I got my exercise for the entire year on that hike but the view continued to astound, if for no other reason than that it continued to get exponentially better than the rare glimpses we'd gotten on our first attempt to reach the summit.
Which was perfect because any
time Heather walked in front of me I could smell her.
The ruins of Tiberius' Pleasuredome are not
the least bit impressive but no gem
could improve on the setting. It inspired me to work for a living (don't
tell anyone) and play lotto every week just so I might be able to return.
It is a tourist trap but the island is split into two towns, Capri and
Anna Capri - literally "above Capri." Anna Capri is supposed
to be the more affordable portion of the island as it used to be accessible
only by foot up a tall cliff. Now there is a perilous-looking road, built
like a shelf winding its way along the cliff wall.
is the part, the best part, this is the best part of the trip."
(My photos can't do it justice either.)
Rumor has it that Tiberius
used to throw slaves from the cliffs for entertainment and that their
ghosts hurled his statue off the cliff in vengeance after his death. While
I don't believe in ghosts, the guy must've been a real ass for anyone to
climb that damned hill, pull down a marble statue and haul it to the edge
just to pitch it off the cliff, or even to use it as building material.
The Monopoly Money Phenomenon,
so named by one of my oldest friends, Shawn Brud Littleton,
comes into play anytime anyone with little travel experience gets foreign
currency in their hands. Because its often colorful and small, its
tough to take foreign bills seriously. And, since you dont really
know the value of it, you never really have a good feeling for what youve
got. It's often impossible for anyone short of Stephen Hawking to do the conversion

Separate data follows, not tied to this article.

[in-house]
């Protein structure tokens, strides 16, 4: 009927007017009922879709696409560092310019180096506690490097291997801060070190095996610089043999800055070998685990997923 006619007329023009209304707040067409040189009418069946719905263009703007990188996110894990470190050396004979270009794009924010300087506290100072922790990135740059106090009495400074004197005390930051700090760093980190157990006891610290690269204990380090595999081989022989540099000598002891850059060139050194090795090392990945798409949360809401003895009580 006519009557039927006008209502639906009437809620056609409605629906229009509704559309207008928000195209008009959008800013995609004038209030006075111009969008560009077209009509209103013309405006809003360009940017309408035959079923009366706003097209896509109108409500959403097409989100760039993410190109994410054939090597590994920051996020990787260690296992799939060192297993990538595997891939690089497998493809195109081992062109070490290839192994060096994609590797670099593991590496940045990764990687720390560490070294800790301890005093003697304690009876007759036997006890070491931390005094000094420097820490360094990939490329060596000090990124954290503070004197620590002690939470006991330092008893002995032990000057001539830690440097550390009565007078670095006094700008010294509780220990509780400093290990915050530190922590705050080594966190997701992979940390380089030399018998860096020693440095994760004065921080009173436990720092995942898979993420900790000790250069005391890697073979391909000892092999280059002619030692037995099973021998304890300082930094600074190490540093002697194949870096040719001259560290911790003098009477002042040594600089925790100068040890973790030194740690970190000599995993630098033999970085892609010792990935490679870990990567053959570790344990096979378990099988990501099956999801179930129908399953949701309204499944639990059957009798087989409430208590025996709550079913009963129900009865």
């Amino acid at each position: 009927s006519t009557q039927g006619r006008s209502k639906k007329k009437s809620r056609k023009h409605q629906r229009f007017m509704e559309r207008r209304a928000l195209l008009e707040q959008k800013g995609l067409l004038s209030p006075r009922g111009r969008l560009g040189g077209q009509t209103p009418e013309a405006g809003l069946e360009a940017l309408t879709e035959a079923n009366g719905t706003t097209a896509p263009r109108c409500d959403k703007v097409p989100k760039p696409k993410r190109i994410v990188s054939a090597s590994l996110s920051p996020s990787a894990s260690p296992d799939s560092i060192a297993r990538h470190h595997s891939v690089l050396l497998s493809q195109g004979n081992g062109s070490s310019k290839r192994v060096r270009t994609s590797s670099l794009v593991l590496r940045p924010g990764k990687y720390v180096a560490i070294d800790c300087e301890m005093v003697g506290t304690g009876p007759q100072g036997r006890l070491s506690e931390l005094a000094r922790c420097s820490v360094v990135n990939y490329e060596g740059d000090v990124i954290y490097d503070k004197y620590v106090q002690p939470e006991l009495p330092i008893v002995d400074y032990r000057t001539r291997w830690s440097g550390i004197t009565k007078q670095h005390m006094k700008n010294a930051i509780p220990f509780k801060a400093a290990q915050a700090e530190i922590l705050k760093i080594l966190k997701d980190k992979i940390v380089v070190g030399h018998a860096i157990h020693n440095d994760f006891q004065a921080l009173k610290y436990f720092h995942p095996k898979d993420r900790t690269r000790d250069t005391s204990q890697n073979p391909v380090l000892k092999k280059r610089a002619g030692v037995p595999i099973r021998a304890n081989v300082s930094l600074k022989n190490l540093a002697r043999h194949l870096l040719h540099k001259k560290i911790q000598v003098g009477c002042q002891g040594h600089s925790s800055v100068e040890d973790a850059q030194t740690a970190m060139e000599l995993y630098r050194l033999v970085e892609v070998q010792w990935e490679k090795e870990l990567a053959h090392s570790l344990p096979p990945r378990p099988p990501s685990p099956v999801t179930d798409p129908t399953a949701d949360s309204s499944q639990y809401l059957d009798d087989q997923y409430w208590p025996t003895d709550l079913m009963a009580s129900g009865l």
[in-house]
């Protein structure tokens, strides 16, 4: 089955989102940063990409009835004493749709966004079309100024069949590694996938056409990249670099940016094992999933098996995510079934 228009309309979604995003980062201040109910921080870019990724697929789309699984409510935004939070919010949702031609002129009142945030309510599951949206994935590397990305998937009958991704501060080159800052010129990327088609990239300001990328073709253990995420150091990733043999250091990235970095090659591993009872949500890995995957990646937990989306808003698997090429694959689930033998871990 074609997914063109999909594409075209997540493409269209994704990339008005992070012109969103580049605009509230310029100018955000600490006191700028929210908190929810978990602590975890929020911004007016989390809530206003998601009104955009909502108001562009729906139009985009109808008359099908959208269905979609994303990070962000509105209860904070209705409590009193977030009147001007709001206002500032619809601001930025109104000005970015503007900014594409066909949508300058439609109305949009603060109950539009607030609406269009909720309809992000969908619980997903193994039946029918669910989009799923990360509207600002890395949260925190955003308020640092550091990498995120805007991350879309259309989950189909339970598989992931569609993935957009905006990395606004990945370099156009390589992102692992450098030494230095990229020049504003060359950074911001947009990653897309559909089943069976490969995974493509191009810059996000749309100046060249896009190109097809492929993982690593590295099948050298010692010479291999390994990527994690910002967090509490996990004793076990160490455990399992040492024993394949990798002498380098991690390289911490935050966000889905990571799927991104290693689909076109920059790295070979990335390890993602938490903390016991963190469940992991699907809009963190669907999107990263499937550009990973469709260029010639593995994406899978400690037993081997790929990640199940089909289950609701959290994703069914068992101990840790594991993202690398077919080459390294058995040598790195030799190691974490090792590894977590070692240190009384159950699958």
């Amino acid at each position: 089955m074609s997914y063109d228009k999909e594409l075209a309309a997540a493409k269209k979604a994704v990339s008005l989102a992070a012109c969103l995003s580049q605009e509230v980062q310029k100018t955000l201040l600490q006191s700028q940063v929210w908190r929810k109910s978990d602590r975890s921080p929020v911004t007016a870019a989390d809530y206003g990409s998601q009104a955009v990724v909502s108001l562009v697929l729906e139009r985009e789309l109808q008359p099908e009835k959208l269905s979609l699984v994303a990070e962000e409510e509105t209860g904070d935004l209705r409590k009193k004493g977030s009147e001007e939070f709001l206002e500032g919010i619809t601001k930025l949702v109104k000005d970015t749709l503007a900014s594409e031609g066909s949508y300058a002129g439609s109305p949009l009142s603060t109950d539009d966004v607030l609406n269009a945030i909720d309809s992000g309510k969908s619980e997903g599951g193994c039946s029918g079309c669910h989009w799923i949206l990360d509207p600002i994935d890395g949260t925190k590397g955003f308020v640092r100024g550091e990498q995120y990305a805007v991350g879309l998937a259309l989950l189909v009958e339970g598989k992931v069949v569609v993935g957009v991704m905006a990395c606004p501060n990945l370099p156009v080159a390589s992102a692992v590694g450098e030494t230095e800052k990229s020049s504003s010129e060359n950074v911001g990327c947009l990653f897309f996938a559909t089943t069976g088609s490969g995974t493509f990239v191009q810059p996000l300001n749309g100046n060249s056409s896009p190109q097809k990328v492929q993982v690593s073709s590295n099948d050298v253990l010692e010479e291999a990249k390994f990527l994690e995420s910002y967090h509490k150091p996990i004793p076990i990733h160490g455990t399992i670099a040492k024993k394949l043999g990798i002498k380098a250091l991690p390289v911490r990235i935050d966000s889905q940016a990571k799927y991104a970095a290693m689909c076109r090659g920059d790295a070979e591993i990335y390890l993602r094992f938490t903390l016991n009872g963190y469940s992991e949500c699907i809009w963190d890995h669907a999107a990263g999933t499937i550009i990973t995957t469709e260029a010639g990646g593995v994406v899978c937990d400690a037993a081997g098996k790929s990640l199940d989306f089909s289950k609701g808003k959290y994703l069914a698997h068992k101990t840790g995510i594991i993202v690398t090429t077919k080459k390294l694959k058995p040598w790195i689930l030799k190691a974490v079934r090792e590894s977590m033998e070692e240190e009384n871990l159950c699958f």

to their home currency in their head so you finally give in and spend
the stuff as if it weren't real. Fortunately, converting Italian lire,
pronounced leer-uh, to U.S. dollars was easier than other
monies with the exchange rate at the time of 1500 lire to the dollar.
The few students that hadnt
gotten suckered into the instructor-recommended museum in Napoli and had
come to Capri did get
suckered into the Blue Grotto. I was glad we were hesitant. Later, I found
out you can get a swim in the place if you go after the tour boats, but
getting there can be a bit tricky and you risk missing the last ferry
back to the mainland. Ah well, next trip
We missed the ferry that
would get us back to the hotel in time for dinner so we got sandwiches and
a cheap bottle of wine and sat by the docks for a picnic. Covered in
sweat, SPF 15, seawater and smiles, we headed back. I talked later with
some of the students who'd headed for the instructor-recommended museum.
No Bosch, one Carravaggio, "A disappointment."
All original content on
this site is owned by Degenerate Press and cannot be used without our
permission. We have lawyers for friends with nothing better to do than
cause trouble (no kidding), so play nice. Copyright © 2002, All
All original content on this site is owned by Degenerate Press and cannot be used without our permission. We have lawyers for friends with nothing better to do than cause trouble (no kidding), so play nice. Copyright © 2002, All Rights Reserved